Grab Newborn & Toddler posing & Prompts Cheatsheet
Download our handy cheatsheet for a summary of tips you can print out and use when photographing newborns and toddlers together
Hello! If you’re here reading this tutorial which is aimed at beginners, then our Enthusiast Photography Course might be just what you’re looking for. This course has taught thousands of women to shoot confidently in manual mode to take photos they love (in just 8 weeks!). If that sounds like something you’d be interested in, click here to find out more!
3 month old baby pictures are tricky…they’re more wakeful than newborns, but not yet sitting. Often won’t stay on their side, and they can’t hold their head up (or at least not for very long!).
This pretty much leaves you with one pose…baby on their back.
For that reason we’ve been wanting to write a blog post about getting variety in your 3 month old baby images for ages. But we just couldn’t find a 3 month old! So, when our fabulous instructor Merissa Wakefield went on maternity leave earlier this year…we waited.
Meet baby Aston, he just turned 3 months and he’s our model for this tutorial on how to get variety in your 3 month old baby pictures…enjoy!
Scope out the little pockets of good soft light in your home then use those locations for variation. Try these:
Look to your windows and doors for nice soft light.
Related: Doorway Light
As cute as your baby is, don’t get distracted and just take headshots! Capture all those little details that will change and grow in the blink of an eye. You can take all of the following pictures without even changing your angle or orientation.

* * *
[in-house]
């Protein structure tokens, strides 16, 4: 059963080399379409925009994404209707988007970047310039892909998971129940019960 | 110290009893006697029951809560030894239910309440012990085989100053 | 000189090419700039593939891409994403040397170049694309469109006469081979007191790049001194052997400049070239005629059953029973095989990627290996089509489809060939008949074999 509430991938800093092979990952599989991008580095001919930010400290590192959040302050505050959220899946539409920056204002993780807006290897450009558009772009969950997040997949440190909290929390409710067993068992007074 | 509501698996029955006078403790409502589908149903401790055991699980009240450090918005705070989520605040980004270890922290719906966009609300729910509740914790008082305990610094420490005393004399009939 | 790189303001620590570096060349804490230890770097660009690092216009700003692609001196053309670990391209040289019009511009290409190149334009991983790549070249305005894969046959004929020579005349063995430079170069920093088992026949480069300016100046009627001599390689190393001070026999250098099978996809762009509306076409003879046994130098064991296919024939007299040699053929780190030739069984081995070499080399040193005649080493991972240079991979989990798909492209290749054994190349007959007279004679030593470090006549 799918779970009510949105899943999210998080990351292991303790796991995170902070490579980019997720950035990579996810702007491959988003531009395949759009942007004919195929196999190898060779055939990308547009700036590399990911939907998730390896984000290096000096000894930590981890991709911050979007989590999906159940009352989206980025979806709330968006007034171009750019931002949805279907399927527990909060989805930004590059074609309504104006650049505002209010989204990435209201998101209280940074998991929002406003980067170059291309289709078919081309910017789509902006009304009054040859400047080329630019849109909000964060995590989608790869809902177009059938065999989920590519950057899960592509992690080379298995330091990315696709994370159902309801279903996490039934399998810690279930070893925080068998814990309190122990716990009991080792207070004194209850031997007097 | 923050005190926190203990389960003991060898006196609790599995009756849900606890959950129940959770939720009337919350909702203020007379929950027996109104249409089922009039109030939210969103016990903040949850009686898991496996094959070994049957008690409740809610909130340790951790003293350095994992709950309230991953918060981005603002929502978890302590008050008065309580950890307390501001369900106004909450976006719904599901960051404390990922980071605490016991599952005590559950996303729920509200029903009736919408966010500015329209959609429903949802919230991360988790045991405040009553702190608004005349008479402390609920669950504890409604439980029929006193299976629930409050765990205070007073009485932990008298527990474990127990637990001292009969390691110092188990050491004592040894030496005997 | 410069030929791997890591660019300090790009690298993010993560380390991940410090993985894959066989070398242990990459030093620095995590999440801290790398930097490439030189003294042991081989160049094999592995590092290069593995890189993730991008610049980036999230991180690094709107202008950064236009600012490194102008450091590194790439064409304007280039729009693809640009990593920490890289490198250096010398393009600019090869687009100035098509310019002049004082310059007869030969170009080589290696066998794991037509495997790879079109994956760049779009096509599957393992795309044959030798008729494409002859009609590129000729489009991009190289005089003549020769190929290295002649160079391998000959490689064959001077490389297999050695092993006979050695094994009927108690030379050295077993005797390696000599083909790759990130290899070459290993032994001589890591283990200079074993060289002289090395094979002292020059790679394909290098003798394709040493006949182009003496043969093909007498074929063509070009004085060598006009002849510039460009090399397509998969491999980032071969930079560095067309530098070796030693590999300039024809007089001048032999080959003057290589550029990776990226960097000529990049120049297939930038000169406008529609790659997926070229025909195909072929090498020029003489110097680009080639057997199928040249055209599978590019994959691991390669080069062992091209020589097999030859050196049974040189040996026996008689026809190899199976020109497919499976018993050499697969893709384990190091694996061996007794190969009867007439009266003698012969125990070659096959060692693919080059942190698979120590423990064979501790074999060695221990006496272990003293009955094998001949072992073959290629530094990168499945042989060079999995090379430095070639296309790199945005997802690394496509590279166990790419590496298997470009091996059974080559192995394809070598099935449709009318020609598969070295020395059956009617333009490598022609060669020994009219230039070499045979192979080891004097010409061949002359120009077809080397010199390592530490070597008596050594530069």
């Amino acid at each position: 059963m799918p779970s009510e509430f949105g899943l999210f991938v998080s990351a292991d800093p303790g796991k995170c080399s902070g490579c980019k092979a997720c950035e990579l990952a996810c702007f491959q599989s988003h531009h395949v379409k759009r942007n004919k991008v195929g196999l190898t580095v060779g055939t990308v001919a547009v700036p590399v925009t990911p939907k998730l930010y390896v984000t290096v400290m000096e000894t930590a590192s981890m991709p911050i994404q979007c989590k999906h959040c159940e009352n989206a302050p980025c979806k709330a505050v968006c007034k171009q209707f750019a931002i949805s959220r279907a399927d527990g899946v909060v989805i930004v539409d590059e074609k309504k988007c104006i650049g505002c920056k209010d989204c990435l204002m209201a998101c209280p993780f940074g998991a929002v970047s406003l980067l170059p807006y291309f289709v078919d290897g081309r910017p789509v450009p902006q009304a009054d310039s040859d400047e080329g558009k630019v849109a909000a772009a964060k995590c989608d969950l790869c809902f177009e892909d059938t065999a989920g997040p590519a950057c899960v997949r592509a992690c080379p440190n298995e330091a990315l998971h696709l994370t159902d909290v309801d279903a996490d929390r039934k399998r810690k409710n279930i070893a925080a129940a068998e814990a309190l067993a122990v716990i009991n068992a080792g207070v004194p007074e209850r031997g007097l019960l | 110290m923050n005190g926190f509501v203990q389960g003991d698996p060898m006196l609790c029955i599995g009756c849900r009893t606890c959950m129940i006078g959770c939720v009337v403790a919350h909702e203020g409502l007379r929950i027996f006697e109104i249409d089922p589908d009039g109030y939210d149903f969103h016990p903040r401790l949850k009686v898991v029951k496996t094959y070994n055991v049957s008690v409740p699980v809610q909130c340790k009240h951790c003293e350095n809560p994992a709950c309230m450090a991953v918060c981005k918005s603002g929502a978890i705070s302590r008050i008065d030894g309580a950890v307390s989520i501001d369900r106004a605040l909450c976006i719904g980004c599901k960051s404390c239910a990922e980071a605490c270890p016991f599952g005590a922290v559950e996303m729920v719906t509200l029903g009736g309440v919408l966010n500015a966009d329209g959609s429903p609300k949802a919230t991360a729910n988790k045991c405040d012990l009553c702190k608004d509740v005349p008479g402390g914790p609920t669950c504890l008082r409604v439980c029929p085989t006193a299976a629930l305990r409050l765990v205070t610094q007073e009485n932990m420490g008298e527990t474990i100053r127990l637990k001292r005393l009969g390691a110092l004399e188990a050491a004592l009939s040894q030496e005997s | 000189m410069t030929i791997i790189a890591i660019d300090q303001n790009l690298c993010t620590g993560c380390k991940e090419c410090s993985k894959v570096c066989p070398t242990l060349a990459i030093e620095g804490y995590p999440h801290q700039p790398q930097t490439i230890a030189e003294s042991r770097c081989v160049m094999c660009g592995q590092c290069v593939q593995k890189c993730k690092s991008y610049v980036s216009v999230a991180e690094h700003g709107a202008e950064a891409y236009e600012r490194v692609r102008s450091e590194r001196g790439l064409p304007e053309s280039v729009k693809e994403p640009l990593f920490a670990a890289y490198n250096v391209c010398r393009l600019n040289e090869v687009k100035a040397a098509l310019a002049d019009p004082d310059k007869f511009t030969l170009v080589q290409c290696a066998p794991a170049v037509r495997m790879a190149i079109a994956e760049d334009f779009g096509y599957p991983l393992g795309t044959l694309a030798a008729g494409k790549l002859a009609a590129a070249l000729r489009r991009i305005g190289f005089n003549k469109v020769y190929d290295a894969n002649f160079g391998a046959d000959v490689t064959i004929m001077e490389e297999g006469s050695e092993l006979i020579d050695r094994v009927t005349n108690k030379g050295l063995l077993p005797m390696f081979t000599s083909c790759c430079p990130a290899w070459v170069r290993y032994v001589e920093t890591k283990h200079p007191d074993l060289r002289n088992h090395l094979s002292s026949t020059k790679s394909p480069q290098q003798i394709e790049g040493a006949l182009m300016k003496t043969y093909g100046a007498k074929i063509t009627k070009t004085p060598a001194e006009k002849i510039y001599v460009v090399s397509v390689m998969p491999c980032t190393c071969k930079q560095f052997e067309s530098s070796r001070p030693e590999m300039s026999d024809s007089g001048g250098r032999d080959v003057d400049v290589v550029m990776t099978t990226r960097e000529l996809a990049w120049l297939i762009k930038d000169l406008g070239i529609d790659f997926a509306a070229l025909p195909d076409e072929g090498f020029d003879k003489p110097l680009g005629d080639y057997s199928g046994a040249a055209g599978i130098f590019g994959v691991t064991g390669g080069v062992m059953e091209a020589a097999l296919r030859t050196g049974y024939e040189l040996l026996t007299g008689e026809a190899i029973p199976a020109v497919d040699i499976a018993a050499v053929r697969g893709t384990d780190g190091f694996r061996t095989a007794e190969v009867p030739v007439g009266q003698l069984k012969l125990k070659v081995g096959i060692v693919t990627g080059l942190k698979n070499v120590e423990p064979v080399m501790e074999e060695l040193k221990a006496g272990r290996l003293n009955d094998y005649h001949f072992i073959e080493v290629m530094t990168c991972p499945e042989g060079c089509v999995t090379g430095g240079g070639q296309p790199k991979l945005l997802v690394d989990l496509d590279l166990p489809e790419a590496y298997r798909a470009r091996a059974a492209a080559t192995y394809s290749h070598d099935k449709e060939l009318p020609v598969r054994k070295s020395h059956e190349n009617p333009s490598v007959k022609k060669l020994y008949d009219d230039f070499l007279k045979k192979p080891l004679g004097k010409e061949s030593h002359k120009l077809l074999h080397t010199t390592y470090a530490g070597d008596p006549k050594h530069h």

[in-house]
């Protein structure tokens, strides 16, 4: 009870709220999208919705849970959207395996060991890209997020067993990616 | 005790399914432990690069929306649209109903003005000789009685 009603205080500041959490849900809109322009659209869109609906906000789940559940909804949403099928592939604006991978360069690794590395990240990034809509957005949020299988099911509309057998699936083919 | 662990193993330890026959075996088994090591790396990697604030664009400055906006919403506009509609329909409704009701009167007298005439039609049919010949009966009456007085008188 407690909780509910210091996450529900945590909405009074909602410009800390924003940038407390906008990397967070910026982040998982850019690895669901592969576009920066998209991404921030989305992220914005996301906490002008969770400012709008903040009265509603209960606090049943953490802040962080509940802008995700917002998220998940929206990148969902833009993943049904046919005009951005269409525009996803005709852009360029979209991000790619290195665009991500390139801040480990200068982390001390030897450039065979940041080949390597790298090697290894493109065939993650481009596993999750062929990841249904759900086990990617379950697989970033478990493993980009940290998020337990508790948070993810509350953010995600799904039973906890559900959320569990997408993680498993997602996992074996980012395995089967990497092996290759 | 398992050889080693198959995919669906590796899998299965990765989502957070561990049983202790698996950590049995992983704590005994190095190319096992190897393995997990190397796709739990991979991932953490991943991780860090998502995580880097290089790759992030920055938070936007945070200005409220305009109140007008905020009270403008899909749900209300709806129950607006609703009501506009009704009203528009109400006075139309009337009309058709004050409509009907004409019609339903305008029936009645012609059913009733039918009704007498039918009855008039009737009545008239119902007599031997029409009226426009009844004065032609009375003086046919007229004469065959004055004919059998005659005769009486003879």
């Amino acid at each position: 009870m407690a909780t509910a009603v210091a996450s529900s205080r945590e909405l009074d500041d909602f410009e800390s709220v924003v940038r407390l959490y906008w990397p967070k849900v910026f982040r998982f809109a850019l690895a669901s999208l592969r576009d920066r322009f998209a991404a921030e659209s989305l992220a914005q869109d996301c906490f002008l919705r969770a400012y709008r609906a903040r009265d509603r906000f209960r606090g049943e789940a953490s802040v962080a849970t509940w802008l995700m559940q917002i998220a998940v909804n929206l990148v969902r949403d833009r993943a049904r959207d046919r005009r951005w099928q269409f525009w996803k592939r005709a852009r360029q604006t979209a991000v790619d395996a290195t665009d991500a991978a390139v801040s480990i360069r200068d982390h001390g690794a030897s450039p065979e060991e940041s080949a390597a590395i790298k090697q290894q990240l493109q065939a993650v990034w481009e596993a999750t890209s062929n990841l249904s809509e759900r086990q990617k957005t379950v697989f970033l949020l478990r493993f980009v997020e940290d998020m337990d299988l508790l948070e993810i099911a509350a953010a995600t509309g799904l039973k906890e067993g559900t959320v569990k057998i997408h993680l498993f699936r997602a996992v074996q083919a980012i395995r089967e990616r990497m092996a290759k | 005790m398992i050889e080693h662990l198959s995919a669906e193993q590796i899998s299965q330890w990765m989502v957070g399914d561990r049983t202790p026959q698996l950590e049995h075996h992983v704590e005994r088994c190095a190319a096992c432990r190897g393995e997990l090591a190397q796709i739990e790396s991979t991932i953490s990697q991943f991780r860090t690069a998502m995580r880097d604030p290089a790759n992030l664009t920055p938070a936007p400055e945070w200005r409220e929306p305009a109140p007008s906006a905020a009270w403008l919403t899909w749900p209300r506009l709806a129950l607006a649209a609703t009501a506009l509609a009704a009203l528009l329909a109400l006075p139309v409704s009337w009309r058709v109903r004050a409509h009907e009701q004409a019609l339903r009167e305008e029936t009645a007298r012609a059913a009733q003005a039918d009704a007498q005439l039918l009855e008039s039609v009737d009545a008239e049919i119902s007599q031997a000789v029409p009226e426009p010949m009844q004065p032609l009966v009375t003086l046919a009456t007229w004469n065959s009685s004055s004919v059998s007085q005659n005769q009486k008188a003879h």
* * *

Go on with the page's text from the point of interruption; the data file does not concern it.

Stay consistent in your light and editing, and you can create a gorgeous storyboard of your 3 month baby pictures to frame and hang!
If you’ve got a clever cookie and he’s able to hold his head up for short periods, make the most of it.
But here’s a tip so you don’t wear him out before you’ve even got your shots!
Find a pocket of good light, get your settings ready to go, take some test shots, and make sure you’re happy with the light, location and framing. Then bring the baby in. Pop him on his tummy and wait. Be ready, and you will probably need to be quick.
Choose a wide aperture such as f/2 for a beautiful shallow depth of field like the picture below.
The second he looks up, aim your focus point over the eye closest to you and snap. If you’re not confident in being able to do that quickly, choose an aperture that will ensure you get acceptable focus even if it falls on another part of his face. This close, try around f/4.5 to give you plenty of wiggle room.
Related: Master your Focus
For your baby photoshoot I suggest a fast shutter speed of at least 1/200, a high speed burst mode, and continuous focus to give you the best chance of a nice sharp shot.
That said… don’t get disheartened if it doesn’t work. It takes practice to be super quick as you might need to be in this situation. Your 3 month baby pictures will be beautiful with or without this specific shot. And you can always try again in a month (4 month old baby photo tutorial anyone?!).